Mountain Biking - Shifting....
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07-11-03, 10:08 PM
Sometimes when I shift it won't shift, and when I press it again it shifts down/up two gears at once.. Is there a reason this happens? I just got a new rear cluster, could this be the reason? It doesn't happen all that often but it does getting annoying.. I'll shift and think it changed gears to see it really didn't, click it again and it'll switch two, then i'll have to downshift to get to the gear I wanted.
Mad Dog JR
07-11-03, 10:19 PM
sounds like its out of adjustment, has the bike ever had its cables attended to?
i would get things adjusted right first before you go replacing parts if its not needed. when was the lat time you had a tuneup?
07-11-03, 10:28 PM
I just got it back from the shop. They put a new rear cluster on it, put new derailleur cables on, and adjusted the rear derailleur. The reason I got the rear cluster is because my old one was worn out and causing it to skip on every gear.
Mad Dog JR
07-11-03, 10:35 PM
hmm, maybe take it back to the shop to have them look at it again. if they adjusted them properly it shouldent be doing whats its doing. it might not do it on the bike stand so maybe even have them "test ride" it so they can see the problem.
07-11-03, 10:52 PM
There's nothing I can do to look it over to find the problem?
Mad Dog JR
07-11-03, 11:00 PM
well, there is. im not expert but if you look strait down the chain/cassete/derailer they should all line up. meaning the chain at the derailer pully and the chain at the casset should be in the same place. if its not most likely its out of adjustment. maybe some one other than myself can shed some light on the topic ;)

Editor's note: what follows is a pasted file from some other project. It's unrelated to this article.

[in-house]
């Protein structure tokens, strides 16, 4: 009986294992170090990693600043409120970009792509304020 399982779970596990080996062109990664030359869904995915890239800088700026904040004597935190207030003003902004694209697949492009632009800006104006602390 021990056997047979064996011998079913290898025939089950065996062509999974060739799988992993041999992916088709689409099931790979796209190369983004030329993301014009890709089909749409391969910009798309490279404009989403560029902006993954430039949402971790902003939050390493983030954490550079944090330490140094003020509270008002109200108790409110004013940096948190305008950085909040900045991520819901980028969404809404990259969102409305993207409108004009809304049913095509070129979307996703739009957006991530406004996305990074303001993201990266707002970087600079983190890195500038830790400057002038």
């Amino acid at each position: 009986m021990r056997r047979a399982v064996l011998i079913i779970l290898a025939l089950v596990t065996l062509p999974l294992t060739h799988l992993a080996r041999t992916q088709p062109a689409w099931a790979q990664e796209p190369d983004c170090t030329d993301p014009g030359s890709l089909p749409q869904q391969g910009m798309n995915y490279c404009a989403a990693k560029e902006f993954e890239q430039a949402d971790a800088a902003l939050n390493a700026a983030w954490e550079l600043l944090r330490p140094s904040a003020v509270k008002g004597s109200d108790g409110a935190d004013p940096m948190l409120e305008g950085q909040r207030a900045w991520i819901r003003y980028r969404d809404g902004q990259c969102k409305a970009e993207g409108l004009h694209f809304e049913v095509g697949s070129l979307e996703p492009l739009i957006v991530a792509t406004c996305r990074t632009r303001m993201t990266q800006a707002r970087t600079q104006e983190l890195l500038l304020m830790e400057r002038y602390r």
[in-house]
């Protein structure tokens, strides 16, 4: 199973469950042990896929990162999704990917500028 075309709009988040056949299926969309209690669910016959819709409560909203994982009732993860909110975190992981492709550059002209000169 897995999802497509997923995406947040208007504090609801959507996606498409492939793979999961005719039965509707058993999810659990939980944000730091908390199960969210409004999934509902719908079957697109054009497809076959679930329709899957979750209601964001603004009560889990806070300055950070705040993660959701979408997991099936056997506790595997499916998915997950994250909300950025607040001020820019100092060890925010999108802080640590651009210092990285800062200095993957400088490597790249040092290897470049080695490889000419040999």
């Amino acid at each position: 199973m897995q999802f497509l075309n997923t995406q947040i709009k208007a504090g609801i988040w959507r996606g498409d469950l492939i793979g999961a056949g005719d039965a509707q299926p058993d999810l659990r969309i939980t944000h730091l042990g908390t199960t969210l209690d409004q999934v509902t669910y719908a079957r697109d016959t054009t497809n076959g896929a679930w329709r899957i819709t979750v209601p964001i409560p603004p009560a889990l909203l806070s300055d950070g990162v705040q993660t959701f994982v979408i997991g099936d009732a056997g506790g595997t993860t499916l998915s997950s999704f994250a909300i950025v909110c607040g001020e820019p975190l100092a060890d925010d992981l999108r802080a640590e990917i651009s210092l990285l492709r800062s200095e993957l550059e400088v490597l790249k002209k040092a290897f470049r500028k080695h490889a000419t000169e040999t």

07-12-03, 12:18 AM
Do you have a replaceable deraileur hanger? If so look at changing it. Also get a mech to check the alingment of the dropouts to see if everything is aligned...
07-12-03, 01:32 AM
No, I do not, but the derailleur hanger was recently bent back into shape.
So many things involved. I'd start by checking the cable tension. 99% of my shifting/indexing problems have been fixed by that alone.
The hi/lo screws on the rear der. From my experience I've found you can have quite a variance of screw adjustment between the point where you think the chain will slip off and the other extreme where moving the guide wheel the other way can cause the chain to rub against the gears and possibly cause shifting problems as well?
I might be wrong with what I now mention, so please correct me if I am. The spacing between the rear cogs is equal for all cogs on the cassette? A wrongly adjusted hi/lo screw setting may not be too much of a problem on the inner/outer cogs, but the same error in adjustment would be present on all the cogs? If the chain can drop from the innermost cog to the next one down or can 'climb' from the outermost cog to the next one up you might not notice any problems there. But the chain might run rough on the other combinations because of the adjustment error and that too could cause shifting problems? Just thinking aloud here...
If you got a new rear cluster (cassette), you should probably get a new chain also. Your chain may be worn a bit, stretched, and not meshing well with the new rear gears. I put a new chain on my bike recently and it is smooth!
07-12-03, 03:59 PM